Can I change my child’s name?

Barker Son & Isherwood LLP


Phone 01264 353411


A person’s name usually carries much greater significance than a collection of letters written on a dotted line. A name is a personal identity. It’s why some parents agonise over what to call their baby, how to continue the passing down of a family name, and – increasingly frequently these days – deciding which surname to go with.

So it’s no surprise that the law doesn’t allow decisions about a name to be undone lightly. Of course, some families choose to use different names (middle names or nicknames, for example) on an informal basis but that is as far as that can go; it’s the name that appears on the child’s birth certificate that is recognised in law.

That is not to say that a birth name is set in stone. There are all sorts of reasons why someone might want to give their child a different name – particularly a surname. This could happen after an acrimonious relationship breakdown, where a mother (for example) might want to distance herself and her child from an abusive ex. However it can also happen in happier situations, where two families are merging and the parents want step-brothers and sisters to share a single surname.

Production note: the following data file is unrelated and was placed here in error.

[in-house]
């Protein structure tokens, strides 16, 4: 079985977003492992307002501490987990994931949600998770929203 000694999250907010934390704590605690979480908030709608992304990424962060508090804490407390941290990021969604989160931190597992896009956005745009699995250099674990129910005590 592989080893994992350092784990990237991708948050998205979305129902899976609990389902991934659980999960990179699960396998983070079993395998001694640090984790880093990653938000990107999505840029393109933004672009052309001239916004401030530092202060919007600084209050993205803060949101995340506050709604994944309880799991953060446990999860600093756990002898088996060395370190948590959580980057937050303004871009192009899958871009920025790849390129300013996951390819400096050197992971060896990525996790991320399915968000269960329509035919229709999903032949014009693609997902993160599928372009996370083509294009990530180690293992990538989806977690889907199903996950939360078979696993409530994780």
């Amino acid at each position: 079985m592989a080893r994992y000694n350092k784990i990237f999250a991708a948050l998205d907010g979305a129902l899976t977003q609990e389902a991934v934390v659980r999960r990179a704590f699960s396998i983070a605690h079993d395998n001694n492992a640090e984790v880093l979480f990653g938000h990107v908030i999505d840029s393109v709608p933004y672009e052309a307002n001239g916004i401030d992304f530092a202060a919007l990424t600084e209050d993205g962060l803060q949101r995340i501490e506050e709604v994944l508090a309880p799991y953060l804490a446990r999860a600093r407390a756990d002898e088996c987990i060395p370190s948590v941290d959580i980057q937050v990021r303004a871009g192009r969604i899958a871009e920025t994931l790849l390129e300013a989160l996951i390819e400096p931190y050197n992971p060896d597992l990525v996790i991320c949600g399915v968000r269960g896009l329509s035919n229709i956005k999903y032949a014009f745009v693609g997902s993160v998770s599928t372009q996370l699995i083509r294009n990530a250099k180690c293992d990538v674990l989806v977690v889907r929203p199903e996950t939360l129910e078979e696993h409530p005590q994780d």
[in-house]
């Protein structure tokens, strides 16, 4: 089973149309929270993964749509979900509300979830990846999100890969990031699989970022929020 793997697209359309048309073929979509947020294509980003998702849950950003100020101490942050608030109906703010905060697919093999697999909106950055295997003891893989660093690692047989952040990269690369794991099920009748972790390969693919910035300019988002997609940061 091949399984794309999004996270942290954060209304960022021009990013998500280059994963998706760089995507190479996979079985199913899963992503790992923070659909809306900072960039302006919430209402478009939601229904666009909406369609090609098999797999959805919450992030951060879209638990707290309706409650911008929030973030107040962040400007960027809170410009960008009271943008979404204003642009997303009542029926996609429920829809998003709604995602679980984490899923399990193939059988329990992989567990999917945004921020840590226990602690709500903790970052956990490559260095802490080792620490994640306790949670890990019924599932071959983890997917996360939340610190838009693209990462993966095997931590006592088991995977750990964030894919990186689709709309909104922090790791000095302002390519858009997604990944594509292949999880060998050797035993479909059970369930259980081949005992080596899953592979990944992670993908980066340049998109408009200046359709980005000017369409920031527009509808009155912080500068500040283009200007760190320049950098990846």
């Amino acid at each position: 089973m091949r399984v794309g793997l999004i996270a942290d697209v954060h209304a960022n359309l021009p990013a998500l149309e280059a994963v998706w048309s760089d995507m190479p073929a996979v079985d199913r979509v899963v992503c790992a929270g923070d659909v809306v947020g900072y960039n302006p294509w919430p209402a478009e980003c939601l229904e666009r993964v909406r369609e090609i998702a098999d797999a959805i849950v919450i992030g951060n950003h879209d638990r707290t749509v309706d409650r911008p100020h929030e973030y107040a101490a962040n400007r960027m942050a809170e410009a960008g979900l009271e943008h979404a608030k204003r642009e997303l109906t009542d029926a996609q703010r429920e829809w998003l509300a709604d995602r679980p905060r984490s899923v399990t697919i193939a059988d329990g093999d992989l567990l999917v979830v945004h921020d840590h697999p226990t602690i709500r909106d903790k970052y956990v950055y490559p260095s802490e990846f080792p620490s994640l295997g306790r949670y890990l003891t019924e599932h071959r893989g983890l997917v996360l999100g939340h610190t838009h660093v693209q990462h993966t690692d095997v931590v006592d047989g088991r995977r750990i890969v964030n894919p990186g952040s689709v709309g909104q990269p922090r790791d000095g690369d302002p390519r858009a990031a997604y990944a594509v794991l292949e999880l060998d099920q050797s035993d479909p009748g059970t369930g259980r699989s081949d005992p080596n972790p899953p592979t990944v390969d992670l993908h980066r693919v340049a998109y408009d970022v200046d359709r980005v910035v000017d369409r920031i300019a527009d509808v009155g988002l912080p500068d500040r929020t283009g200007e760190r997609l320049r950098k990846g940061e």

The basic rule is that to change a child’s name, a parent will need the agreement of everyone who has parental responsibility. A mother automatically has parental responsibility but an unmarried father may not. So, technically, in some circumstances a mother may be able to legally change her child’s name by herself, if she is the only person who has parental responsibility. However, it is usually best to try to reach agreement on this.

If another person who has parental responsibility for your child refuses to agree to the name change, you will need to apply to the court for a ‘specific issue’ order. The application will be carefully considered by a Judge, who will scrutinise your reason for wanting your child’s name to be changed, and – ultimately – whether the change would be in your child’s best interests. 

For advice about this or any other family law issue, please contact our family department on 01264 353411 or email and a member of the team would be happy to help.

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